Kalashnikov statue unveiled in Moscow
The Associated Press reports:
The new statue of Mikhail Kalashnikov cradling his signature AK-47 assault rifle unveiled Tuesday in Moscow commemorates one of Russia's most renowned and reviled inventions. By some estimates, the AK-47 and its versions account for about one-fifth of the world's firearms ….
The AK-47's distinctive profile with a banana clip makes it one of the world's most recognizable firearms. It appears on the flag of Mozambique, the flag of Hezbollah and its barrel is shown on Zimbabwe's coat of arms.
UPI has more, including about some of the debate about the statue:
The statue "in one of the busiest and commonly used streets in the city, reaffirms the image of Russia as a militaristic and neo-imperialistic country that feels it is surrounded by enemies," said Dmitry Shabelnikov, a lawyer and resident of the area, reported the Guardian.
"This is not artistic, to put it mildly. This is trash. It's loathsome," said local resident Natalya Seina, according to U.S. government-funded Radio Free Europe.
But the AK-47 has been the standard issue rifle for members of the Russian military and some say honoring the inventor is akin to honoring the military.
"[Kalashnikov] created this weapon to defend his motherland," said Russian Orthodox minister Father Konstantin, who sprinkled holy water on the statue.
And Salavat Shcherbakov, the artist who created the statue, said it "represents the victory of good over the forces of evil."
Thanks to Matt Egloff for the pointer.
UPDATE: Ooops! TASS reports:
The Russian Military-Historical Society told TASS on Friday it has decided to remove a sketch of German StG44 rifle from a plate on the pedestal of the newly unveiled monument to the creator of legendary AK-47 Kalashnikov assault rifle….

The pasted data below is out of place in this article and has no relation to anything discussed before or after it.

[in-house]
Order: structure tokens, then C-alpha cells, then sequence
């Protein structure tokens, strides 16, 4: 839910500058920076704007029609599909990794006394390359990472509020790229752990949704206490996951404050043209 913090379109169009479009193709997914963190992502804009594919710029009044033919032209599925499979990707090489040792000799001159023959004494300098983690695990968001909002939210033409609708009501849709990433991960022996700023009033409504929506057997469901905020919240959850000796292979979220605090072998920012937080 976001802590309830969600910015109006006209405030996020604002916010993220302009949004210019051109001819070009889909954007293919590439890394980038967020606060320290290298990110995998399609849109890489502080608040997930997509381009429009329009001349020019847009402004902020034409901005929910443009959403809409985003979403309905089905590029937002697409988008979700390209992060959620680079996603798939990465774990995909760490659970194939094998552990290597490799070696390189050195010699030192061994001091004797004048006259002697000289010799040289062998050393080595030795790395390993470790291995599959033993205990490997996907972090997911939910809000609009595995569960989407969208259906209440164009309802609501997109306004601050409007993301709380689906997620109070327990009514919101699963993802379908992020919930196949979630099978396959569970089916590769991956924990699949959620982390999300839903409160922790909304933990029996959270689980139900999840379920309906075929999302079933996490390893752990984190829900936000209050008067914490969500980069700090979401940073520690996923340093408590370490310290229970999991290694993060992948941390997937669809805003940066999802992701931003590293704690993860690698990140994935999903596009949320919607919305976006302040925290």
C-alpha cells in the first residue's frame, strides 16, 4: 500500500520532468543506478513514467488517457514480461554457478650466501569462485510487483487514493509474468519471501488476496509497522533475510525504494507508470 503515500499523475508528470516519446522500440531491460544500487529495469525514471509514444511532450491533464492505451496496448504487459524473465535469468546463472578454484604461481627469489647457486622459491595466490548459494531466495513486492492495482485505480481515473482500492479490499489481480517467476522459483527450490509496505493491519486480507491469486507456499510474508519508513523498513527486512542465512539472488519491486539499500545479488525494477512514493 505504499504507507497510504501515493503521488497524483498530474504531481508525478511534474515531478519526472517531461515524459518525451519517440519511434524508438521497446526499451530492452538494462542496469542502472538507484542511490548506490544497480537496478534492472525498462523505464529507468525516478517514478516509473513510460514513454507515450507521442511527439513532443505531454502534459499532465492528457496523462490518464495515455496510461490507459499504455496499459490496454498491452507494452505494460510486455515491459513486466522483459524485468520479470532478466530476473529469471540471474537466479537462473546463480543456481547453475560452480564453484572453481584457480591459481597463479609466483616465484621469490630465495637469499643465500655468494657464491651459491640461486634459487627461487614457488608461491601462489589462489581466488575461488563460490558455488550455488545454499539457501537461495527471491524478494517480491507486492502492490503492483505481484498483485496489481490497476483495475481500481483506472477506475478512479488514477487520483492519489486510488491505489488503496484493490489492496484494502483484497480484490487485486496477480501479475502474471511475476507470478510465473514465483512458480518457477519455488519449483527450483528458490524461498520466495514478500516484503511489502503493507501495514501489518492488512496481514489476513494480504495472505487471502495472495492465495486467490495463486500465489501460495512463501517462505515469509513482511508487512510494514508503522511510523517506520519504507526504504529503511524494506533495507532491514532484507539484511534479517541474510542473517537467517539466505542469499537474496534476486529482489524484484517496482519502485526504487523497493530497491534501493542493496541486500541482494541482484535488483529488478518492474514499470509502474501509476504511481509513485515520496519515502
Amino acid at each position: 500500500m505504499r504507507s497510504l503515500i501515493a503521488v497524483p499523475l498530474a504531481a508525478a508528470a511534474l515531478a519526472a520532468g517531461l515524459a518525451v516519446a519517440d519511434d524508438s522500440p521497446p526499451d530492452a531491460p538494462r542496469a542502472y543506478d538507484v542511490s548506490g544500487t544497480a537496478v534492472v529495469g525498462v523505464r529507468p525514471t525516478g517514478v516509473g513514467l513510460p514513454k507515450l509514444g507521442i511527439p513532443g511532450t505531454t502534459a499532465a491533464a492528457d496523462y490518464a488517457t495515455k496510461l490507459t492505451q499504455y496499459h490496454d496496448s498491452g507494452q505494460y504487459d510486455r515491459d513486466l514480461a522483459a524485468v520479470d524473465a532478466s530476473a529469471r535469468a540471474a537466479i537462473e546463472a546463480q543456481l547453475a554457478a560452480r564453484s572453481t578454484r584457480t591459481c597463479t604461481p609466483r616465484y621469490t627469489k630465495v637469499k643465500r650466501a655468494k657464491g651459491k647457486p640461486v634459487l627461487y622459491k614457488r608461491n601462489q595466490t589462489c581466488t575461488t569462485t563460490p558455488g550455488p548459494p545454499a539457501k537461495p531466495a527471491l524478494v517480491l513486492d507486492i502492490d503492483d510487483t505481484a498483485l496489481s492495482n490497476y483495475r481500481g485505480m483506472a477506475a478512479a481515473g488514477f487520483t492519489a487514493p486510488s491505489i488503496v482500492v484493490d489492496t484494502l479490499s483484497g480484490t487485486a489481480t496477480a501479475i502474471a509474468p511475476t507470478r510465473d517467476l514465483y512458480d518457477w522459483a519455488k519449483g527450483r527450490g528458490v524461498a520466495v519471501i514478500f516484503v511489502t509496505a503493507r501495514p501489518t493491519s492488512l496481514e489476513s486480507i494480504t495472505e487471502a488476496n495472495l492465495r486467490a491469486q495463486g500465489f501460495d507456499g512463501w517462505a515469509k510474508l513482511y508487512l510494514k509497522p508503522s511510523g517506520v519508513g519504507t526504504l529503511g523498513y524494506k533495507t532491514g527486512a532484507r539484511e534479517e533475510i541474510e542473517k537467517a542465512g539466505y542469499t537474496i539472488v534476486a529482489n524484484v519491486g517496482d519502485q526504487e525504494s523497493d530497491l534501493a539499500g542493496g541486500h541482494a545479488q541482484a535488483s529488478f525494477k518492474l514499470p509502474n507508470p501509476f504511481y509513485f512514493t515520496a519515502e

"The dismantling will take place. We see that this is a completely different rifle. So, it differs from Kalashnikov rifle. If we leave this rifle here, a lot needs to be explained to the people who pass by the monument. To avoid further misunderstanding and distortion, the dismantling will be carried out," Nadezhda Usmanova, who heads information policy department at the Russian Military-Historical Society, said.
The sculptor insisted that the possible error on the monument still needs to be proved. "I don't have any saboteur in my team who might have chosen a wrong sketch on purpose, and I didn't do that either. There may have been a mistake, but we still need to find out if it is or it is not."
The sculptor also noted that the sketch was just a small part of the sculpture; the BBC reports that the item has been "removed by an angle grinder." Thanks to Thomas Bolioli and Michael Zigismund for the pointer.